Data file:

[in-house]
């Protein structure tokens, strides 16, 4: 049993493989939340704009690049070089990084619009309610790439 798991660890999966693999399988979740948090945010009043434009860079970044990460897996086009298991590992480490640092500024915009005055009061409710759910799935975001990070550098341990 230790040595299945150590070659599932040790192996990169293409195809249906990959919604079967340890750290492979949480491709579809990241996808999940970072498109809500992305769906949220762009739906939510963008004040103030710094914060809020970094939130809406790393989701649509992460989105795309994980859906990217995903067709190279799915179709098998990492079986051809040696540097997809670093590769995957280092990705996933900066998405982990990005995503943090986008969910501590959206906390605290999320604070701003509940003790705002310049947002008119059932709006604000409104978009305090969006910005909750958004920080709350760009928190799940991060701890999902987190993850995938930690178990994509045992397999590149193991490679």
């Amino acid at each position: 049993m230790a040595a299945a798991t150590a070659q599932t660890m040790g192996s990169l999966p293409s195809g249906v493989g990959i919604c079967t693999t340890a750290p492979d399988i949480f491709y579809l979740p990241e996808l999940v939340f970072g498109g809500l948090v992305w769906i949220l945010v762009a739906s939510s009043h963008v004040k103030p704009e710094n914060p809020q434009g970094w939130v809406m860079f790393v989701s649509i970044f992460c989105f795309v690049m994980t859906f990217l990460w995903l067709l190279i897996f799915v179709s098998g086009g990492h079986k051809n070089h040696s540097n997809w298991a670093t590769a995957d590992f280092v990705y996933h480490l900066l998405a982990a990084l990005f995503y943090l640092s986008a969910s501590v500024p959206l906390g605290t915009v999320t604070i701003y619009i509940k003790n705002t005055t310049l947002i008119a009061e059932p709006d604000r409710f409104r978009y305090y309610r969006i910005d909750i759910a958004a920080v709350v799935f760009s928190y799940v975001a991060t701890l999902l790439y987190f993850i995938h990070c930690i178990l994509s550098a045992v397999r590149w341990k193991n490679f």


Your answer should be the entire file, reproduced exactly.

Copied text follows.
[in-house]
């Protein structure tokens, strides 16, 4: 049993493989939340704009690049070089990084619009309610790439 798991660890999966693999399988979740948090945010009043434009860079970044990460897996086009298991590992480490640092500024915009005055009061409710759910799935975001990070550098341990 230790040595299945150590070659599932040790192996990169293409195809249906990959919604079967340890750290492979949480491709579809990241996808999940970072498109809500992305769906949220762009739906939510963008004040103030710094914060809020970094939130809406790393989701649509992460989105795309994980859906990217995903067709190279799915179709098998990492079986051809040696540097997809670093590769995957280092990705996933900066998405982990990005995503943090986008969910501590959206906390605290999320604070701003509940003790705002310049947002008119059932709006604000409104978009305090969006910005909750958004920080709350760009928190799940991060701890999902987190993850995938930690178990994509045992397999590149193991490679």
């Amino acid at each position: 049993m230790a040595a299945a798991t150590a070659q599932t660890m040790g192996s990169l999966p293409s195809g249906v493989g990959i919604c079967t693999t340890a750290p492979d399988i949480f491709y579809l979740p990241e996808l999940v939340f970072g498109g809500l948090v992305w769906i949220l945010v762009a739906s939510s009043h963008v004040k103030p704009e710094n914060p809020q434009g970094w939130v809406m860079f790393v989701s649509i970044f992460c989105f795309v690049m994980t859906f990217l990460w995903l067709l190279i897996f799915v179709s098998g086009g990492h079986k051809n070089h040696s540097n997809w298991a670093t590769a995957d590992f280092v990705y996933h480490l900066l998405a982990a990084l990005f995503y943090l640092s986008a969910s501590v500024p959206l906390g605290t915009v999320t604070i701003y619009i509940k003790n705002t005055t310049l947002i008119a009061e059932p709006d604000r409710f409104r978009y305090y309610r969006i910005d909750i759910a958004a920080v709350v799935f760009s928190y799940v975001a991060t701890l999902l790439y987190f993850i995938h990070c930690i178990l994509s550098a045992v397999r590149w341990k193991n490679f």